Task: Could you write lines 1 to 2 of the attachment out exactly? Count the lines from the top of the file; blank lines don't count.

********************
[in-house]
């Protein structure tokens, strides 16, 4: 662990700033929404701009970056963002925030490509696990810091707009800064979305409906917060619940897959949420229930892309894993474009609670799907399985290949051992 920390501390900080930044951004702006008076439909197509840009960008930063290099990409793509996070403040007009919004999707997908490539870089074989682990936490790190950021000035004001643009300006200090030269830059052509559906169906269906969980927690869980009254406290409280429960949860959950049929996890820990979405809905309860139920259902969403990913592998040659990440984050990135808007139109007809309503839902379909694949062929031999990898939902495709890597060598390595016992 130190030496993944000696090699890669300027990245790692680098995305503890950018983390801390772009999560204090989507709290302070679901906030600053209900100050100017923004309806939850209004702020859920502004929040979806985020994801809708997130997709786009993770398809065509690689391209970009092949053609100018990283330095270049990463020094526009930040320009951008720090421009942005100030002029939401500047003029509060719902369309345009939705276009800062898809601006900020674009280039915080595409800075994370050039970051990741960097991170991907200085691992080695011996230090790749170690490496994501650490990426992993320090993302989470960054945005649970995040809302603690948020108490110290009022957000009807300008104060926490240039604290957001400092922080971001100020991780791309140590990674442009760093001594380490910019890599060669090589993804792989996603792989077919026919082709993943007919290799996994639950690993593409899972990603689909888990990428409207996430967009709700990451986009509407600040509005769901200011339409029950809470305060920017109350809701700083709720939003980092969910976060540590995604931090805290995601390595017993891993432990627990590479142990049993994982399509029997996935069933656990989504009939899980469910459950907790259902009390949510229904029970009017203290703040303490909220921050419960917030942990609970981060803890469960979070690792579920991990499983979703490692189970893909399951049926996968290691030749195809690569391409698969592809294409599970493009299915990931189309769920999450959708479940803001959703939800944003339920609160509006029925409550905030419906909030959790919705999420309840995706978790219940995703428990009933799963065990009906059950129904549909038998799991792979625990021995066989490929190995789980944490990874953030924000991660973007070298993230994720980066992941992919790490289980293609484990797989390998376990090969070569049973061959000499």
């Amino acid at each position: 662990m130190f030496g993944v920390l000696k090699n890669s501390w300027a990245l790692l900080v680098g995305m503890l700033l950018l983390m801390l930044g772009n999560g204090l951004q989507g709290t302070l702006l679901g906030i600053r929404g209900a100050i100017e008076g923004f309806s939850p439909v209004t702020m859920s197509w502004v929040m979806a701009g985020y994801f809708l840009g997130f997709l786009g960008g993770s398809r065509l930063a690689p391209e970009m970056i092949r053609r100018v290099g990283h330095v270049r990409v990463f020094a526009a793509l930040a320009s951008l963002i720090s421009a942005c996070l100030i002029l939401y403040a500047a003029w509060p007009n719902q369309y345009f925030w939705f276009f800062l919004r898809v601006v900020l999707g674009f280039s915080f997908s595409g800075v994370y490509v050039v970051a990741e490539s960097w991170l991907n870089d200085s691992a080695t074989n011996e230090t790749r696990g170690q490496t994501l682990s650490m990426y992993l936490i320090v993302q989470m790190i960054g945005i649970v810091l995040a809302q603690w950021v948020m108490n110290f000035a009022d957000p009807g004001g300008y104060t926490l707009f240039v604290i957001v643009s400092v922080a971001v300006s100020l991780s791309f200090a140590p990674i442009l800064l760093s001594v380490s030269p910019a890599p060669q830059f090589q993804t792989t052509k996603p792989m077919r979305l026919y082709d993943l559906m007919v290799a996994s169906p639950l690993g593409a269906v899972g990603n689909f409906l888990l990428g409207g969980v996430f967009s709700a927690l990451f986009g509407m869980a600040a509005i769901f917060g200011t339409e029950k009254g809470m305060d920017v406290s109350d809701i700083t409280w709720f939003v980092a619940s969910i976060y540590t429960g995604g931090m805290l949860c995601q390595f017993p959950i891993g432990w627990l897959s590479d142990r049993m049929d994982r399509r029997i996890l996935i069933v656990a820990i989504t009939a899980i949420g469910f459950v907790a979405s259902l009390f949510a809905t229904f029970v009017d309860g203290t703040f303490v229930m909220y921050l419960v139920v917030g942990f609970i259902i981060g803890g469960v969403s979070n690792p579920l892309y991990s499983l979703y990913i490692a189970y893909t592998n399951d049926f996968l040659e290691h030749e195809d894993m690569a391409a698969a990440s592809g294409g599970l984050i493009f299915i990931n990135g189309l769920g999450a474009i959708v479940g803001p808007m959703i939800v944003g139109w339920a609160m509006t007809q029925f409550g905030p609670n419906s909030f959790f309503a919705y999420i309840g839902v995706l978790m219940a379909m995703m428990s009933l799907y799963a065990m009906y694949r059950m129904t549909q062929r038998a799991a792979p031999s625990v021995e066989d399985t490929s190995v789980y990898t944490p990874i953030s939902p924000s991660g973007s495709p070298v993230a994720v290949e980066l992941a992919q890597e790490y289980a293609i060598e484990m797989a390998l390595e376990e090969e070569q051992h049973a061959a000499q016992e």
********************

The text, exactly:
[in-house]
């Protein structure tokens, strides 16, 4: 662990700033929404701009970056963002925030490509696990810091707009800064979305409906917060619940897959949420229930892309894993474009609670799907399985290949051992 920390501390900080930044951004702006008076439909197509840009960008930063290099990409793509996070403040007009919004999707997908490539870089074989682990936490790190950021000035004001643009300006200090030269830059052509559906169906269906969980927690869980009254406290409280429960949860959950049929996890820990979405809905309860139920259902969403990913592998040659990440984050990135808007139109007809309503839902379909694949062929031999990898939902495709890597060598390595016992 130190030496993944000696090699890669300027990245790692680098995305503890950018983390801390772009999560204090989507709290302070679901906030600053209900100050100017923004309806939850209004702020859920502004929040979806985020994801809708997130997709786009993770398809065509690689391209970009092949053609100018990283330095270049990463020094526009930040320009951008720090421009942005100030002029939401500047003029509060719902369309345009939705276009800062898809601006900020674009280039915080595409800075994370050039970051990741960097991170991907200085691992080695011996230090790749170690490496994501650490990426992993320090993302989470960054945005649970995040809302603690948020108490110290009022957000009807300008104060926490240039604290957001400092922080971001100020991780791309140590990674442009760093001594380490910019890599060669090589993804792989996603792989077919026919082709993943007919290799996994639950690993593409899972990603689909888990990428409207996430967009709700990451986009509407600040509005769901200011339409029950809470305060920017109350809701700083709720939003980092969910976060540590995604931090805290995601390595017993891993432990627990590479142990049993994982399509029997996935069933656990989504009939899980469910459950907790259902009390949510229904029970009017203290703040303490909220921050419960917030942990609970981060803890469960979070690792579920991990499983979703490692189970893909399951049926996968290691030749195809690569391409698969592809294409599970493009299915990931189309769920999450959708479940803001959703939800944003339920609160509006029925409550905030419906909030959790919705999420309840995706978790219940995703428990009933799963065990009906059950129904549909038998799991792979625990021995066989490929190995789980944490990874953030924000991660973007070298993230994720980066992941992919790490289980293609484990797989390998376990090969070569049973061959000499």